White clouds floated high above the twilight sky, a mosaic of all colors imaginable, the dominant colors mainly blue, red, pink and gold, already darkening as the sun began to sink, slowly, behind the horizon, a majestic orb finally letting its glory rest — for a time.
Farren Darnelous leaned against the railing of the balcony that adjoined his room. It was on the second floor, and represented an un-obscured view of the setting sun. He sighed just as a gentle breeze ruffled his dark hair.
Lively dark eyes peered out from the tan face, marred with grief. He surveyed the scene before him, not really seeing the beautiful scenery of his homeland, Jerana. His shoulder-length hair was ebony and smooth, reflecting the wanning tones of the sun.
He sighed. Down below, a little off in the distance, there was a huge crypt, where all the deceased Darnelouses were buried. Outside the crypt, adorning the wall, were white sietra flowers, the traditional flower of grief for the people who lived on Jerana, a province in the kingdom of Lacida.
Farren ran a hand through his dark hair, grieving in silence. He may be the most powerful man in that particular area — the governor, in fact (his official title was Lord Farren Darnelous, but he preferred to be called "the gov'nor" by the locals) — but he still couldn't kill the fact that Liah was dead.
Liah, his beloved wife, had died in childbirth, the childbearing taking its toll on her. Their baby boy, Shando, slept inside the room in a cot. He looked a lot like his father, with the dark hair sticking out in tuffs. Shando's green eyes were still unfocused, and Farren found himself thinking of Liah whenever he saw his child.
His eyes are like hers, Farren thought. He looks so much like her. Unconsciously, he glanced into the shadows of the room. There, in the cot, he heard the rustle of blankets as Shando shifted in his sleep.
Inside the crypt rested dear Liah, loved by the people and her devoted husband. She had been a gentle, kind and loving young woman who had given fascinating insight to many problems, minor or major.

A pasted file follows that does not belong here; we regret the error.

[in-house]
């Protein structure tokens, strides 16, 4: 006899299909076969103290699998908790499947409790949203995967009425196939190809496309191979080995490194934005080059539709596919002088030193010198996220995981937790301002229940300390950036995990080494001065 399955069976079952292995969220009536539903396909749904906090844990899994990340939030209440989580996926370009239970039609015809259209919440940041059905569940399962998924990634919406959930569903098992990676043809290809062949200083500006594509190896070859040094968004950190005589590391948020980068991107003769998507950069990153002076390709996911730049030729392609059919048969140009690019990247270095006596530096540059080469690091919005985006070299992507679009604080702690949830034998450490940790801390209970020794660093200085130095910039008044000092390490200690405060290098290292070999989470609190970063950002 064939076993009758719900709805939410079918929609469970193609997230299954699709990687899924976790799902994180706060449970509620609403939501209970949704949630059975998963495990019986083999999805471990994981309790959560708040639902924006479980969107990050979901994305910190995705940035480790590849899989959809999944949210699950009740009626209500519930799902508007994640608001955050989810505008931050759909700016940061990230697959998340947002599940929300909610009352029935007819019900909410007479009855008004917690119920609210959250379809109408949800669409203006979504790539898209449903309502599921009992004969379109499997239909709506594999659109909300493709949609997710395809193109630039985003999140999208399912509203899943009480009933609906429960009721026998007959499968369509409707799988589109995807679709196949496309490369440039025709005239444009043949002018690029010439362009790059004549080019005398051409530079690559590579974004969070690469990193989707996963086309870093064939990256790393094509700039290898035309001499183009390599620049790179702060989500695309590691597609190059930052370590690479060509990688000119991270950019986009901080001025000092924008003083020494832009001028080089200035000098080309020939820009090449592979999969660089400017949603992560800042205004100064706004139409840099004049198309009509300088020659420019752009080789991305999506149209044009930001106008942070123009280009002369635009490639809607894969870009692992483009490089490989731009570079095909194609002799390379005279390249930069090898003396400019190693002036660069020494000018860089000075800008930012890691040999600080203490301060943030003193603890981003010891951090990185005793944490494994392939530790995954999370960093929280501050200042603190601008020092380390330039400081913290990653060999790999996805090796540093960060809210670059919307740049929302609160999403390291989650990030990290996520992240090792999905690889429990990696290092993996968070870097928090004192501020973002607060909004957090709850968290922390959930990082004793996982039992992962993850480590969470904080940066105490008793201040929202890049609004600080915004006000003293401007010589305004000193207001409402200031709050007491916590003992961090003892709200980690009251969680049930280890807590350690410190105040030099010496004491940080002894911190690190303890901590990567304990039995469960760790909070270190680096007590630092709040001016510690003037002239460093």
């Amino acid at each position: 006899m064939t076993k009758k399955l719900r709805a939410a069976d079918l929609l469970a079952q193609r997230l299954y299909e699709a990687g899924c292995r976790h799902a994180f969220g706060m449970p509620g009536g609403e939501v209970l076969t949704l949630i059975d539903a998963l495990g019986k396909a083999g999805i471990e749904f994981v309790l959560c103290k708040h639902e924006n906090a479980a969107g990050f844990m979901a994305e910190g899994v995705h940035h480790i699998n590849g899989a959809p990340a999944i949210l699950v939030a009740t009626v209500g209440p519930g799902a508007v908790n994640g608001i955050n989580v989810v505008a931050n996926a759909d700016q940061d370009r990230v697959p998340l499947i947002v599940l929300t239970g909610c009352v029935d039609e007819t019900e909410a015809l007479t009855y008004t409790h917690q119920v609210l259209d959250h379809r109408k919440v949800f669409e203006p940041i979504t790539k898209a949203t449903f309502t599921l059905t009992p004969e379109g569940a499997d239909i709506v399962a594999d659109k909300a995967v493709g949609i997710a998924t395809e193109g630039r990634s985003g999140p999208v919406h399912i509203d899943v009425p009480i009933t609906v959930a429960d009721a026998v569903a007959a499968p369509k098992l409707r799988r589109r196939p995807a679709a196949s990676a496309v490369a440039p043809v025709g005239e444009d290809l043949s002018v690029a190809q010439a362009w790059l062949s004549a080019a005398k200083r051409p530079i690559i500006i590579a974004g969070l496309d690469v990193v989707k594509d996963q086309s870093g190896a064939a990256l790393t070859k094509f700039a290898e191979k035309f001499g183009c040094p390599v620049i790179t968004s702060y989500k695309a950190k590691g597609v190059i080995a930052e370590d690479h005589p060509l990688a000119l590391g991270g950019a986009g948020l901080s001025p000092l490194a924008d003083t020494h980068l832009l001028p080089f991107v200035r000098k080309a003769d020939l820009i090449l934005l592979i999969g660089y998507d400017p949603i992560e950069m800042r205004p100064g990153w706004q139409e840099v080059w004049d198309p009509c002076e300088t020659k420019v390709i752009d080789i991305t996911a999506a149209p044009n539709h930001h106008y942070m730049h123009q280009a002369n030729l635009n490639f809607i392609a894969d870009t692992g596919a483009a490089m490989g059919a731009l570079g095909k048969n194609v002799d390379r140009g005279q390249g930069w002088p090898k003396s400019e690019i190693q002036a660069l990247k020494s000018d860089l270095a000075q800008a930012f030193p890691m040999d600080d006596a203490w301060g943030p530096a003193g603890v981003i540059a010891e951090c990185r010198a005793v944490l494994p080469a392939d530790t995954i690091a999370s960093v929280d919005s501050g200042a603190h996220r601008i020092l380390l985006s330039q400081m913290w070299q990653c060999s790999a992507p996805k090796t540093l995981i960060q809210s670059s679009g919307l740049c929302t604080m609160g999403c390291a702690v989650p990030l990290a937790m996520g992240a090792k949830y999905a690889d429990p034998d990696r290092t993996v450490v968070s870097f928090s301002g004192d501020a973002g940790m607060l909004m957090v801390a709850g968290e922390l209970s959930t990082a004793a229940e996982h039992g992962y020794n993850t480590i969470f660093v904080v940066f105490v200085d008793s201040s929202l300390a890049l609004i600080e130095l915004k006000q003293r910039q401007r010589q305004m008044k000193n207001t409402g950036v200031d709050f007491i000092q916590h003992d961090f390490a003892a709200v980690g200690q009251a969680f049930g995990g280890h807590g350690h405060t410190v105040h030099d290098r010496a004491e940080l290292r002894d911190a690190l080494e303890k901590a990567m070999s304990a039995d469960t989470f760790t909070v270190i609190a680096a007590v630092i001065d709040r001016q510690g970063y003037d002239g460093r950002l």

Now, she was very dead, laying inside the dark, foreboding crypt. He remembered her lovely face, eyes closed, crimson-gold hair arranged on the pillow, her hands resting on her bosom. Not a sign of life from her.
He sighed, fighting the tears that came to his eyes. What is life without her?
He turned and leaned his lower back against the railing, supporting himself with his elbows, going back to the days when he and Liah got married....
* * *
There were flowers everywhere, and the sun shone like rays of molten gold upon the wedding area. Those invited were seated already, whispering and craning their necks, trying to spot the bride, while the whole ceremony would be talked about in the next few weeks. Farren stood at the altar, waiting for his wife.
When she entered, his breath caught in his throat. She was the epitome of beauty, clad in a long white dress that hugged her slim, curvaceous figure, but did not show too much. Made of muslin and lace, the intricate patterns were also woven into the veil that covered her delicate face. A hush came over the room as everybody stood up, young children clambering to try to get the aisle seats so they could wave.
Liah smiled and waved back at them. King Augustus, who was in town for the wedding, acted as surrogate father, her arms hooked around his in a gesture of fatherly pride. Liah was an orphan and had grown up in an orphanage, not knowing who her parents were. Finally they reached the altar, and King Augustus handed her over to Farren with an approving nod.
The clergyman started the service, and at last, came to the part that mattered most. "Do you, Farren Darnelous, take her, Liah Waters, officially as your lawfully wedded wife?"
Gazing into Liah's bright green eyes, Farren gave the affirmation. The clergyman said the same thing to Liah and she gave the positive.
"I hereby pronounce you husband and wife. Farren, please take the ring and put it on her finger."